On the second ground of appeal, which was argued as an alternative to ground one, on submissions as to whether or not a fire arm was used during the robbery, the evidence of PW1, PW2 and PW3 on the gun-shots which they heard, was not challenged. As to whether the three witnesses heard gunshots or fireworks, there was no evidence that shortly before or during the robbery or, indeed, shortly afterwards, there were fireworks blasted anywhere near the scene. Further, the evidence of PW8 on the recovery of cartridges and observation of bullet holes at the scene was not challenged at trial. There was therefore, nothing to suggest that this evidence could not be relied upon to prove armed robbery. The prosecution’s failure to produce exhibits recovered at the scene did not weaken the prosecution case. It is not incumbent upon the prosecution to produce all the evidence available, or indeed to call all witnesses, the duty of the trial Judge was to make a finding whether the onus on the prosecution to prove the case beyond reasonable doubt had been discharged. In the cases Jack Maulla and Asukile Mwapuki vs. The People?, that was what was found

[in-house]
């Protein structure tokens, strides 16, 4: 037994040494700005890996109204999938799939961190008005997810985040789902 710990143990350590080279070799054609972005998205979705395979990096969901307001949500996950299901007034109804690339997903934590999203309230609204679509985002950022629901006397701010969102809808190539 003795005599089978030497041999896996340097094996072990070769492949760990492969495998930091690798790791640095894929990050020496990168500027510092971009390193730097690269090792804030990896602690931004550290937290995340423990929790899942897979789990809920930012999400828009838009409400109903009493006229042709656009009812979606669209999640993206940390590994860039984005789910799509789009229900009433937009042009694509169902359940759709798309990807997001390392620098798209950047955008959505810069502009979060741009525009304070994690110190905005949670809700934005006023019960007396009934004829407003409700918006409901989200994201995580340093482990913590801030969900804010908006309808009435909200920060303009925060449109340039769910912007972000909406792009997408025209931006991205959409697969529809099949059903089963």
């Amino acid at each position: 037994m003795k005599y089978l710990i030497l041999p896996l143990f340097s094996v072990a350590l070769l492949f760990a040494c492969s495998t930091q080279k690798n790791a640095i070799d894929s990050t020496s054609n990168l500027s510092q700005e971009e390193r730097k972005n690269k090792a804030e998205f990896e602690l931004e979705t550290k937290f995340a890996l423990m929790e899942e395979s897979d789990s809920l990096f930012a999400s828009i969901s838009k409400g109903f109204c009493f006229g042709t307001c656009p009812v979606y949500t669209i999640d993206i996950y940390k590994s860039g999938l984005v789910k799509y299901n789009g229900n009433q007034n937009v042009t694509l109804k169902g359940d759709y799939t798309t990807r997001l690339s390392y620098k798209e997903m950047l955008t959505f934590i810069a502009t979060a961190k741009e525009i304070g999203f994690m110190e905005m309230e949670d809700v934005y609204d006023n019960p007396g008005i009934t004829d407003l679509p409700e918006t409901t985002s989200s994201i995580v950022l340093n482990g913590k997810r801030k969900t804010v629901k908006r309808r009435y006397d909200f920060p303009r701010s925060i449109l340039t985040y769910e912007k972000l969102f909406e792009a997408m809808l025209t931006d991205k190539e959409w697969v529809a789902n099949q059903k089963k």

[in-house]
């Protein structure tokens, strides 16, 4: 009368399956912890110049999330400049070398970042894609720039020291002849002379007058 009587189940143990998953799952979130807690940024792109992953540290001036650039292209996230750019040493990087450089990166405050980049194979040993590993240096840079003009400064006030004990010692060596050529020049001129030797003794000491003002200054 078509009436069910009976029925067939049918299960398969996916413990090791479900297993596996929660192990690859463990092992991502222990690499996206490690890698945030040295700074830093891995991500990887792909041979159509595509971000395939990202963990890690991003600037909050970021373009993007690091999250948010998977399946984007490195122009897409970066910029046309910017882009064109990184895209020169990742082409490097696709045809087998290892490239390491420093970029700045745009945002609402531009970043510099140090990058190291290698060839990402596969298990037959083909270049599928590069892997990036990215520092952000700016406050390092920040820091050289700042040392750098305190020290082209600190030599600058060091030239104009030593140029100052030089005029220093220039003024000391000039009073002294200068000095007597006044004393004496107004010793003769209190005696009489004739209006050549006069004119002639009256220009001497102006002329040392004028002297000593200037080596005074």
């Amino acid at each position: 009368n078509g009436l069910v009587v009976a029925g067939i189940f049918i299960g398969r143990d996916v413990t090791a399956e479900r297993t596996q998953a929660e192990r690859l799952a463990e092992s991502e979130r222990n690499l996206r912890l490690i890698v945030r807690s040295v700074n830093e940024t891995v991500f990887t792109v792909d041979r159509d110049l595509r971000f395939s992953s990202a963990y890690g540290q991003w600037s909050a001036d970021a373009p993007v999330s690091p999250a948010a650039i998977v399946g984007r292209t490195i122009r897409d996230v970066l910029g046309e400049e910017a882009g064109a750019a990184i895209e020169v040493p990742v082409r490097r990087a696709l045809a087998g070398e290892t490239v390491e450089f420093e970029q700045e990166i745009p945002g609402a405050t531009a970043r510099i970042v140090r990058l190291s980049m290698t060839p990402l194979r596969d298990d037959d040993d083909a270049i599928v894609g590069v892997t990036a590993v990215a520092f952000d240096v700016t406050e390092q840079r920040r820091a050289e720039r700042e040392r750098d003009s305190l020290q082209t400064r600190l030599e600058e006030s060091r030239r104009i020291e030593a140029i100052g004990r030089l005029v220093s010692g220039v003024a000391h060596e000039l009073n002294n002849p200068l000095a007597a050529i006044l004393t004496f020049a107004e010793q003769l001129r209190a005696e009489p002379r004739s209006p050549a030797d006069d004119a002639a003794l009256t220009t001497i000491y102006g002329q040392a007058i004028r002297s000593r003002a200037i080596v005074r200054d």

to be the obligatory requirements in criminal prosecutions. In Jack Maulla, this court, citing Green Nikutisha5,stated as follows:-
‘The need for the calling of other witnesses arises when doubt is cast upon the evidence of a witness to the extent that further evidence is required to corroborate that witness and thus remove the doubt. If there is no doubt about a witness, there is no need for supporting evidence, nor is there any need for comment by the trial court on the absence of such evidence.”
In the prosecution of criminal cases, the burden on the prosecution has always been to prove the charge beyond reasonable doubt, that is, to prove all material particulars of the offence charged. It is not the duty of the prosecution to call all witnesses or to produce all exhibits. We are satisfied that the trial court was within its rights to find that the offence was proved as armed robbery. The second ground of appeal also fails.
The third ground of appeal was on the sentence pronounced by the trial court. Having dismissed the first and second grounds of appeal it follows that the third ground cannot stand. The sentence for armed robbery is mandatory. We, therefore, cannot disturb it. We confirm the sentence passed. The third ground of appeal also
fails. All the three grounds having failed, the appeal is dismissed.
ACTING DEPUTY CHIEF JUSTICE
H. CHIBOMBA G.S. PHIRI
SUPREME COURT JUGE SUPREME COURT JUGE